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New Zealand restricts entry for Kiwis escaping coronavirus

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Air New Zealand (Sanka VIDANAGAMA AFP)

New Zealand began restricting the return of its own nationals Tuesday as the country faces an accelerating influx of citizens fleeing coronavirus outbreaks overseas and limited quarantine facilities.

National carrier Air New Zealand put a three-week freeze on new bookings and the government is in talks with other airlines to limit capacity, officials said.

New Zealand has gone 67 days without any cases of coronavirus in the community and its 22 active cases are all in managed quarantine facilities for New Zealanders flocking home from worsening epidemics elsewhere.

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There are nearly 6,000 people currently undergoing the mandatory 14-day quarantine in the facilities and another 3,500 are due to arrive this week.

Housing Minister Megan Woods said the government was working to add to its 28 isolation facilities but had to be certain the new sites were fit for purpose.

“Air New Zealand has agreed to put a temporary hold on new bookings in the short term, as well as look at aligning daily arrivals with the capacity available at managed isolation facilities,” Woods said.

“We are seeing rapid growth in the number of New Zealanders coming home as the COVID-19 pandemic worsens,” she added.

“Our number one priority is stopping the virus at the border, so everyone must go into quarantine or managed isolation. The government is also talking to other airlines about managing flows.”

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Since New Zealand went into lockdown in March, nearly 27,000 people have gone through managed isolation and quarantine.

The nation of five million has recorded just under 2,000 cases of COVID-19, 22 of them fatal.


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‘People are dying’: Reporter backs Trump advisor Larry Kudlow into a corner on president’s gross negligence

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Tensions ran high at an outdoor press conference Friday when a reporter asked White House advisor Larry Kudlow, "Where is the President?" and he replied, "I don't understand."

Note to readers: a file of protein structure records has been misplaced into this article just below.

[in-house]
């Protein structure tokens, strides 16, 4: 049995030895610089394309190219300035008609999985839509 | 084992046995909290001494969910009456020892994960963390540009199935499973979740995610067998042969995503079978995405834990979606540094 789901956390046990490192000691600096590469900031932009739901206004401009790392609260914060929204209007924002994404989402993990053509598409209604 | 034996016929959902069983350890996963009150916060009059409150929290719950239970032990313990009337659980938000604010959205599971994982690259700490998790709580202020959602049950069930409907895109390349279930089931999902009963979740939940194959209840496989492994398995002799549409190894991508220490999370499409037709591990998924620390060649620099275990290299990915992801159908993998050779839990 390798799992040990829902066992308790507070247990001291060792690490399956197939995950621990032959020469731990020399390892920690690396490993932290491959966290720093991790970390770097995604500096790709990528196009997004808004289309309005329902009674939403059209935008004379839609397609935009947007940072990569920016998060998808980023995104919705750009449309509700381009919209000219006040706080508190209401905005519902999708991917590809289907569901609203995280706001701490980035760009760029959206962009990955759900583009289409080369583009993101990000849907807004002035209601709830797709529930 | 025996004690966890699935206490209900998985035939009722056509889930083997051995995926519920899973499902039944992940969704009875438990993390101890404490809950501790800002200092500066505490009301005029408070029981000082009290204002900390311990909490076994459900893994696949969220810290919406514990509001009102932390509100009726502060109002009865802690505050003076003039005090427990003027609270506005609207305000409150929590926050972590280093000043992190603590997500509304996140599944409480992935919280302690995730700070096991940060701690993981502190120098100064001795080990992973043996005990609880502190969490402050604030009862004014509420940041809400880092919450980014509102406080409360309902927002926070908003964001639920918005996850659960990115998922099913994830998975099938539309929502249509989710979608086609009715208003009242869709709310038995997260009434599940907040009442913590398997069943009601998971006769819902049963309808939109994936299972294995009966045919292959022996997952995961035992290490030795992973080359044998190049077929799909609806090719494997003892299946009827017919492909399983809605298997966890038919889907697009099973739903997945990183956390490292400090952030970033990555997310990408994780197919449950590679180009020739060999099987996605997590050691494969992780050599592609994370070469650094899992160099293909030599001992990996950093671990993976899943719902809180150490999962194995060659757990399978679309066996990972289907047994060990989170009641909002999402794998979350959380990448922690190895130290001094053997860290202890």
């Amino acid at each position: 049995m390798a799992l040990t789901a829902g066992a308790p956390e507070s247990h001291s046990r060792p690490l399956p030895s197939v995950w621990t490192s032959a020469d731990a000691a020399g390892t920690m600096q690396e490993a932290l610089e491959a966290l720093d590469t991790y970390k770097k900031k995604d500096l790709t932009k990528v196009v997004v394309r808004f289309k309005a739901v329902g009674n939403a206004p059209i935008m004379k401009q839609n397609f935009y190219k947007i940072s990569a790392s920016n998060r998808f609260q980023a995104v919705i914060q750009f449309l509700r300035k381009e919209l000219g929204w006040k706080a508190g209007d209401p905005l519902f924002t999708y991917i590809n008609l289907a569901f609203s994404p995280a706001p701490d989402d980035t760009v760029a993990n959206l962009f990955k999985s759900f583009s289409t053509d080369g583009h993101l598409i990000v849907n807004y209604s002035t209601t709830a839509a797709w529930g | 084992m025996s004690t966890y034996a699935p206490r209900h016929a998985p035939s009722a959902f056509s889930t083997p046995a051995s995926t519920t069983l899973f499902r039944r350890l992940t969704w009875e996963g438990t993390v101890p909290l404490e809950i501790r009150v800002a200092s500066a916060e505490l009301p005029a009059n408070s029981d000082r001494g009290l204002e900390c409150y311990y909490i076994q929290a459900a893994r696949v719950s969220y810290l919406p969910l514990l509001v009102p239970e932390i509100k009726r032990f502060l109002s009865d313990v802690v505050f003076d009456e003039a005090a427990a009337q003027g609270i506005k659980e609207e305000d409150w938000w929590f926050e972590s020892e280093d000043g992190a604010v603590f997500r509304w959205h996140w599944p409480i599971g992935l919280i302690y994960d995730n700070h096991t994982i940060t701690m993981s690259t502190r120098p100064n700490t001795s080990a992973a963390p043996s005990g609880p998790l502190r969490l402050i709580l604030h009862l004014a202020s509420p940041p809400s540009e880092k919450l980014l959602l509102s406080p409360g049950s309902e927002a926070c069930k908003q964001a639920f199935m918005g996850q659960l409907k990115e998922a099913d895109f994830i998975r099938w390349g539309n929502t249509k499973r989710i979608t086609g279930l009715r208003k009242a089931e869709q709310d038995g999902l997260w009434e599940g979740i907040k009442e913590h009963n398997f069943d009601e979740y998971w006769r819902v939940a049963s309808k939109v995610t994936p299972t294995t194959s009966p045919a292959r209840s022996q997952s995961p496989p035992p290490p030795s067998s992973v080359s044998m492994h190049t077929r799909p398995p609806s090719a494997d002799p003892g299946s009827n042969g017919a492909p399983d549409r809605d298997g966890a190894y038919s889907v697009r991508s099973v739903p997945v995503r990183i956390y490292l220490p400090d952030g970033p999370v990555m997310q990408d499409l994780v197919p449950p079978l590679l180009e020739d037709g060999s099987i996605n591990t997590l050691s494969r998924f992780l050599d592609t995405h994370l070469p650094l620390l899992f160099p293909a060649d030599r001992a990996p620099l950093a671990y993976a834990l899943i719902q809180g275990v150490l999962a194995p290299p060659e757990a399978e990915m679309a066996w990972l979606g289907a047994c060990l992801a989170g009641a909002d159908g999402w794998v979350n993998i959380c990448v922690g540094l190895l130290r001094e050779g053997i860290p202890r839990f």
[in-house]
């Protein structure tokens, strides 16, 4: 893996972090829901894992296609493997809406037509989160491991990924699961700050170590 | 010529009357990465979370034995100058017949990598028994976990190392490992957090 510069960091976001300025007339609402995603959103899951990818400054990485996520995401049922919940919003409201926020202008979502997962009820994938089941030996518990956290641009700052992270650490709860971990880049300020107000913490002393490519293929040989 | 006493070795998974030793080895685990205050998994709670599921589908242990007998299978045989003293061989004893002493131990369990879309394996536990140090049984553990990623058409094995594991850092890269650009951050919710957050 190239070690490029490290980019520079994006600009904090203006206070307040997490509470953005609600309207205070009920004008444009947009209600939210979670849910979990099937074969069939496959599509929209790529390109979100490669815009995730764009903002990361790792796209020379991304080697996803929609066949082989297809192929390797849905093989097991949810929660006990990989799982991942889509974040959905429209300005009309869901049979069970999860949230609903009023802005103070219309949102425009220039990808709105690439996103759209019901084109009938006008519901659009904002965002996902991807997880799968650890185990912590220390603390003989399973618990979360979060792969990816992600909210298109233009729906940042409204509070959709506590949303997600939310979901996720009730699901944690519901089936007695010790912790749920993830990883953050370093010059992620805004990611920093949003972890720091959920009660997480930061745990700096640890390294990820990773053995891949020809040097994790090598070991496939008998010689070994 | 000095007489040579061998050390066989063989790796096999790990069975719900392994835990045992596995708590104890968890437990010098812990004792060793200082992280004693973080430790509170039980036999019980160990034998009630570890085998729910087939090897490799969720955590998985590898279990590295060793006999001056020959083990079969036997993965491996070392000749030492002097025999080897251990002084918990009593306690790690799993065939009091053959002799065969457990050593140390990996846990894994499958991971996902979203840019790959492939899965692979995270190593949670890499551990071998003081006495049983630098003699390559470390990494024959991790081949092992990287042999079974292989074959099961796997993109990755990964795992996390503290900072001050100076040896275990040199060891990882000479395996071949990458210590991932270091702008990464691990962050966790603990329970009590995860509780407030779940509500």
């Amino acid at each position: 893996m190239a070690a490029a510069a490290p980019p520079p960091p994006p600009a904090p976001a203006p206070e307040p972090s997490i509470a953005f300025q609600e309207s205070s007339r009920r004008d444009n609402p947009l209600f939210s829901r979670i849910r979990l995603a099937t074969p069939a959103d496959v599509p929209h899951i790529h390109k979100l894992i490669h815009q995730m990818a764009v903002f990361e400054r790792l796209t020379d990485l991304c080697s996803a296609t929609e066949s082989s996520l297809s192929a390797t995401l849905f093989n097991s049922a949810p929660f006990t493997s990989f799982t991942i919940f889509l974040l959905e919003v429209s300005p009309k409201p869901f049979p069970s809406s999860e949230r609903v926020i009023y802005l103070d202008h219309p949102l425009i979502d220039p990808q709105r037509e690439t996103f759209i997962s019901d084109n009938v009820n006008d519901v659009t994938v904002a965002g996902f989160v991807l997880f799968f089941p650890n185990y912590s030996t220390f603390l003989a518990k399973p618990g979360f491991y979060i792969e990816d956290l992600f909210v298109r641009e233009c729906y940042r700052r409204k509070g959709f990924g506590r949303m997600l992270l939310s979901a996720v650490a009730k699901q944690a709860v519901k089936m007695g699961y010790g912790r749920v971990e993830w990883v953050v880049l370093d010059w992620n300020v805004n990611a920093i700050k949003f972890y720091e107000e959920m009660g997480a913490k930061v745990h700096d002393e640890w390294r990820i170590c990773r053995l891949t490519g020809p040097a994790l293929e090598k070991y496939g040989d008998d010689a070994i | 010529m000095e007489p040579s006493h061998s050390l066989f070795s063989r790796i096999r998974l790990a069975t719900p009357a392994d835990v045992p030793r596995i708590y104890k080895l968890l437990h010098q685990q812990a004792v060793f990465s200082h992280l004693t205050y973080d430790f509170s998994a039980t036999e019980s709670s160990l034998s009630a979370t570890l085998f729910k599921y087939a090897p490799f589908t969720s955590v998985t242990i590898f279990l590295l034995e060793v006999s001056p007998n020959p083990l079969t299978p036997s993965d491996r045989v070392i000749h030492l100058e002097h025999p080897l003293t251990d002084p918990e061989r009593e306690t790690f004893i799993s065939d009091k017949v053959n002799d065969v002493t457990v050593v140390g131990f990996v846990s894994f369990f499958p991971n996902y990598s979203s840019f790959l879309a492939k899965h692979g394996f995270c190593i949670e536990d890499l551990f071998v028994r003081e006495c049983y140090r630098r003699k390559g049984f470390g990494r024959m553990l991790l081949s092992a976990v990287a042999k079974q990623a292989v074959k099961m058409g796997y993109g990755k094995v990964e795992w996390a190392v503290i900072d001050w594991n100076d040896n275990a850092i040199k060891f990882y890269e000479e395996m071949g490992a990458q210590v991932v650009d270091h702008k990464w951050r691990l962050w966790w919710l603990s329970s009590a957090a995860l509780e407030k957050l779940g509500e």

The reporter said, "2,000 people a day are dying of COVID. Where is the President's leadership?"

CBS News White House correspondent Paula Reid reported from Washington, D.C. Friday and shared the tweet below. The responses flowed in from there.

https://twitter.com/PaulaReidCBS/status/1334889853276856322

https://twitter.com/CBSThisMorning/status/1334833494762147840?s=20

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‘On the spot’: Fauci confirms he immediately accepted Biden’s offer for chief medical adviser

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Dr. Anthony Fauci, director of the National Institute of Allergy and Infectious Diseases (NIAID) confirmed on Friday that he has accepted President-elect Joe Biden's offer to serve as chief medical adviser as the United States continues its fight against the coronavirus pandemic.

Fauci appeared on "The Today Show" where he told NBC host Savannah Guthrie that he accepted Biden's offer "on the spot." It has been reported that Fauci will continue his role as the director of the NIAID while leading the country's fight against COVID-19. At one point during the interview, Guthrie asked about the preliminary plan that will be put place during Biden's first 100 days in office.

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Top coronavirus aide warns US vaccination to take time

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The White House coordinator on the coronavirus response cautioned Thursday that vaccinations across the United States will take time, even for the most at risk including around one-third of Americans living with other serious conditions.

"That's probably the most important question right now. It will be a number of weeks, a number of months before the most vulnerable individuals in America" are vaccinated, Deborah Birx told reporters from AFP and AP at the United Nations.

"We have 100 million Americans with significant comorbidities. It is going to take time to get them immunized," she said after meeting Secretary-General Antonio Guterres, who led a largely virtual UN summit on the Covid-19 crisis.

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